This literature review seeks to analyze primary vs secondary sources of evidence concerning actualizing better health and healthcare access for American older adults. Notably, the share of the US residents over 65 years old is quickly expanding, with the cohort over 85 years old, known as the “oldest old,” experiencing the fastest growth (Hand et al., 2020). People who live to be older in America, are confronted with a complex set of competing factors that will result in a longer healthy life for some and significant increases in frailty and impairment for others. Modern medical improvements will undoubtedly continue, but as disabling diseases build in aged bodies, it is likely that ongoing success in combating deadly illnesses may uncover the spared residents to a higher danger of frailty and impairment (Tinetti et al., 2019). The rapid growth in the number of older individuals in the population, which reflects the aging of American society, is the result of two significant demographic occasions: the considerable rise in life expectancy and the baby boom. At the community level, this population change will put a lot of strain on America’s already-fragile healthcare, public health, and other services for the elderly (Hand et al., 2020). Although past advances in life expectancy have been impressive, the news in America is not as encouraging.
However, the Medicare policy has universal cover for almost everyone aged 65 and over, which is a significant victory for older Americans (Canham et al., 2020). When Medicare was first created in 1965, only about half of the elderly population had hospital cover, and ageing households were significantly less adequately covered than younger households. Although the focus is now rightfully on future beneficiary expansion, Medicare has previously effectively absorbed an expanding number of individuals it supports in the past three decades.
The healthcare demands of older persons with various chronic illnesses, which account for the bulk of Medicare costs, are insufficiently met. For America to attain higher-value healthcare, effective administration that involves the elderly, family nurses, and physicians in collaboratively determining patients’ desires and objectives, as well as the implementation of tailored care plans, is critical (Canham et al., 2020). Although there are evidence-based approaches to care management, most models have had irregular and delayed adoption. Many excellent techniques to improving the delivery of care for older people have been created; nevertheless, challenges with transmission and implementation, frequently due to a lack of funds, have arisen. According to Hand et al. (2020), the existing and projected future insufficiency of the US labor force, comprising both the sum of employees and the quality of their preparation, are significant impediments to the American healthcare system’s ability to provide desirable high-quality services to the expanding elderly figures.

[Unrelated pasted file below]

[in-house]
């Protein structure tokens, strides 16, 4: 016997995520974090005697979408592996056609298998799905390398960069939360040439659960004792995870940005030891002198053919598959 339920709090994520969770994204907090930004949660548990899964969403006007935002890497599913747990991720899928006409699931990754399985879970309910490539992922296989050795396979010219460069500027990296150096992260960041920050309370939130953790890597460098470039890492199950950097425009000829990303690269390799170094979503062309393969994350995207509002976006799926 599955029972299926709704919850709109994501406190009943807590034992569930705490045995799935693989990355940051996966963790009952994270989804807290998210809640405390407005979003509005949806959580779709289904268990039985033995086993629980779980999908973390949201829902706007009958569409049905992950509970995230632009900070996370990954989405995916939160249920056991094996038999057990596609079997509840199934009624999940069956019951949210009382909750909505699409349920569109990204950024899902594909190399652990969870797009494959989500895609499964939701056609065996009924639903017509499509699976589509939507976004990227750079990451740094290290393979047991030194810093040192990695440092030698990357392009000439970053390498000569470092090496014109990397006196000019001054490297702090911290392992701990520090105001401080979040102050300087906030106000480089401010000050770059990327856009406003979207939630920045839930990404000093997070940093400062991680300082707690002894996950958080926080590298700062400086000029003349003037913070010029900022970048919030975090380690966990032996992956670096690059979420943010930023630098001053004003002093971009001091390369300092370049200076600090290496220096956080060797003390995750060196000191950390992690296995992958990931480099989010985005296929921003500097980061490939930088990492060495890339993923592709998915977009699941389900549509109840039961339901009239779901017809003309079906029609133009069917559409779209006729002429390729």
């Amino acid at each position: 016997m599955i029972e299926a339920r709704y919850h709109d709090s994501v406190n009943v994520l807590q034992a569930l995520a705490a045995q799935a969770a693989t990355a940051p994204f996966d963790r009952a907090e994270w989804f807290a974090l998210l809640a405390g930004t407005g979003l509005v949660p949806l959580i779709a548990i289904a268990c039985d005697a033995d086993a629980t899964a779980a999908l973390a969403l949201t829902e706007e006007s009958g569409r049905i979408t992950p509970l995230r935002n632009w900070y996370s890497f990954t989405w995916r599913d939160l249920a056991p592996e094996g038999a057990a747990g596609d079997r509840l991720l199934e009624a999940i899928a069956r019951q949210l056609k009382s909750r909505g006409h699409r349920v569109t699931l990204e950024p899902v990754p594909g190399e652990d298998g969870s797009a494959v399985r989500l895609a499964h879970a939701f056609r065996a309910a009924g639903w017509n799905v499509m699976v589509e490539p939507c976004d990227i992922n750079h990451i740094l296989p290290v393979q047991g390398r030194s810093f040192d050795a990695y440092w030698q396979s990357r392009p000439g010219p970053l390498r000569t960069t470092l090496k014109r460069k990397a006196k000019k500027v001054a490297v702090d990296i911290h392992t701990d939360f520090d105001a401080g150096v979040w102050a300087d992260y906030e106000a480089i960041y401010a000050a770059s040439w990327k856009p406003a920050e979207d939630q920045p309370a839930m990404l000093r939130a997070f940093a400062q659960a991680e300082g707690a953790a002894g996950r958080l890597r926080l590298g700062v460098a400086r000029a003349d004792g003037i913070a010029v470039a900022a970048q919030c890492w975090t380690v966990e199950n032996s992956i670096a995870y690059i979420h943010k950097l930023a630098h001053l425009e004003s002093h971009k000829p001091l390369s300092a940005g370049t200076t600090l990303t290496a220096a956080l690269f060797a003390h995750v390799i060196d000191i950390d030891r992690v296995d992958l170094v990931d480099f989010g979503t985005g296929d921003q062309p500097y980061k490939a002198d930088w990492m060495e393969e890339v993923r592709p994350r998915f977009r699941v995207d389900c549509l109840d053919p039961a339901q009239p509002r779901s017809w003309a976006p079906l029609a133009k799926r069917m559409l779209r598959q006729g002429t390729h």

There is a distressing scarcity of appropriately skilled geriatricians, caregivers, social laborers, and community well-being experts in the US. The expected sum of board-certified geriatricians is 7,500, which is less than half of what is required, and the number of geriatricians in training is woefully insufficient (Tinetti et al., 2019). The reasons are numerous, but one major constraint is the significant financial disadvantage that geriatricians face. Internists or family clinicians who complete extra training to become geriatricians might assume significant revenue reductions despite their increased competence if they work under fee-for-service structures, which remain to dominate healthcare payment.
Canham, S. L., Custodio, K., Mauboules, C., Good, C., & Bosma, H. (2020). Health and psychosocial needs of older adults who are experiencing homelessness following hospital discharge. The Gerontologist, 60(4), 715-724. https://academic.oup.com/gerontologist/article-abstract/60/4/715/5522096
Hand, B. N., Angell, A. M., Harris, L., & Carpenter, L. A. (2020). Prevalence of physical and mental health conditions in Medicare-enrolled, autistic older adults. Autism, 24(3), 755-764. https://journals.sagepub.com/doi/abs/10.1177/1362361319890793
Tinetti, M., Dindo, L., Smith, C. D., Blaum, C., Costello, D., Ouellet, G., … & Naik, A. (2019). Challenges and strategies in patients’ health priorities-aligned decision-making for older adults with multiple chronic conditions. PLoS One, 14(6), e0218249. https://journals.plos.org/plosone/article?id=10.1371/journal.pone.0218249